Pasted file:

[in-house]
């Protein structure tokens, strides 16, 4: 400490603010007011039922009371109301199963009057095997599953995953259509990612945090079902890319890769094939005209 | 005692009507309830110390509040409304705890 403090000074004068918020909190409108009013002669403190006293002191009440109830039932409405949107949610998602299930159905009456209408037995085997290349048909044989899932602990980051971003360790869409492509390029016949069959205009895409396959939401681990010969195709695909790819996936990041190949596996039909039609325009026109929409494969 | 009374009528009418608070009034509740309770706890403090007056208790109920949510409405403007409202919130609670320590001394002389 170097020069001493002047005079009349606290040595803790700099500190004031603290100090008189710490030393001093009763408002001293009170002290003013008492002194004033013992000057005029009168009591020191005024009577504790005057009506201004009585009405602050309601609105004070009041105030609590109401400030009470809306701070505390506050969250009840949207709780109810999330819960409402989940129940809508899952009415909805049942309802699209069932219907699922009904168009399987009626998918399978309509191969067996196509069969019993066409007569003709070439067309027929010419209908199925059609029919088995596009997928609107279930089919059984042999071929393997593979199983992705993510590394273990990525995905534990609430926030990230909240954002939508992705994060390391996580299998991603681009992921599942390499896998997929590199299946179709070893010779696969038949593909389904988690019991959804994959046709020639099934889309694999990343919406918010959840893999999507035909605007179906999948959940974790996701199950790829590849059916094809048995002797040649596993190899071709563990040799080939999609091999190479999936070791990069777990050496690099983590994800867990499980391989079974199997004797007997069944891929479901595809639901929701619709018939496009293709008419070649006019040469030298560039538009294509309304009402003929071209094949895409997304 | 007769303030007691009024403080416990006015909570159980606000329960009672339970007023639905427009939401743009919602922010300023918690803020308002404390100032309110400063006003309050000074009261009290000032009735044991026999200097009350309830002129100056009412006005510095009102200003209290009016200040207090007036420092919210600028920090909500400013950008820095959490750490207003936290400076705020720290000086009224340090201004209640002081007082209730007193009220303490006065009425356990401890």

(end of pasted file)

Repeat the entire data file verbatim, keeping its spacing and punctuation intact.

[in-house]
């Protein structure tokens, strides 16, 4: 400490603010007011039922009371109301199963009057095997599953995953259509990612945090079902890319890769094939005209 | 005692009507309830110390509040409304705890 403090000074004068918020909190409108009013002669403190006293002191009440109830039932409405949107949610998602299930159905009456209408037995085997290349048909044989899932602990980051971003360790869409492509390029016949069959205009895409396959939401681990010969195709695909790819996936990041190949596996039909039609325009026109929409494969 | 009374009528009418608070009034509740309770706890403090007056208790109920949510409405403007409202919130609670320590001394002389 170097020069001493002047005079009349606290040595803790700099500190004031603290100090008189710490030393001093009763408002001293009170002290003013008492002194004033013992000057005029009168009591020191005024009577504790005057009506201004009585009405602050309601609105004070009041105030609590109401400030009470809306701070505390506050969250009840949207709780109810999330819960409402989940129940809508899952009415909805049942309802699209069932219907699922009904168009399987009626998918399978309509191969067996196509069969019993066409007569003709070439067309027929010419209908199925059609029919088995596009997928609107279930089919059984042999071929393997593979199983992705993510590394273990990525995905534990609430926030990230909240954002939508992705994060390391996580299998991603681009992921599942390499896998997929590199299946179709070893010779696969038949593909389904988690019991959804994959046709020639099934889309694999990343919406918010959840893999999507035909605007179906999948959940974790996701199950790829590849059916094809048995002797040649596993190899071709563990040799080939999609091999190479999936070791990069777990050496690099983590994800867990499980391989079974199997004797007997069944891929479901595809639901929701619709018939496009293709008419070649006019040469030298560039538009294509309304009402003929071209094949895409997304 | 007769303030007691009024403080416990006015909570159980606000329960009672339970007023639905427009939401743009919602922010300023918690803020308002404390100032309110400063006003309050000074009261009290000032009735044991026999200097009350309830002129100056009412006005510095009102200003209290009016200040207090007036420092919210600028920090909500400013950008820095959490750490207003936290400076705020720290000086009224340090201004209640002081007082209730007193009220303490006065009425356990401890």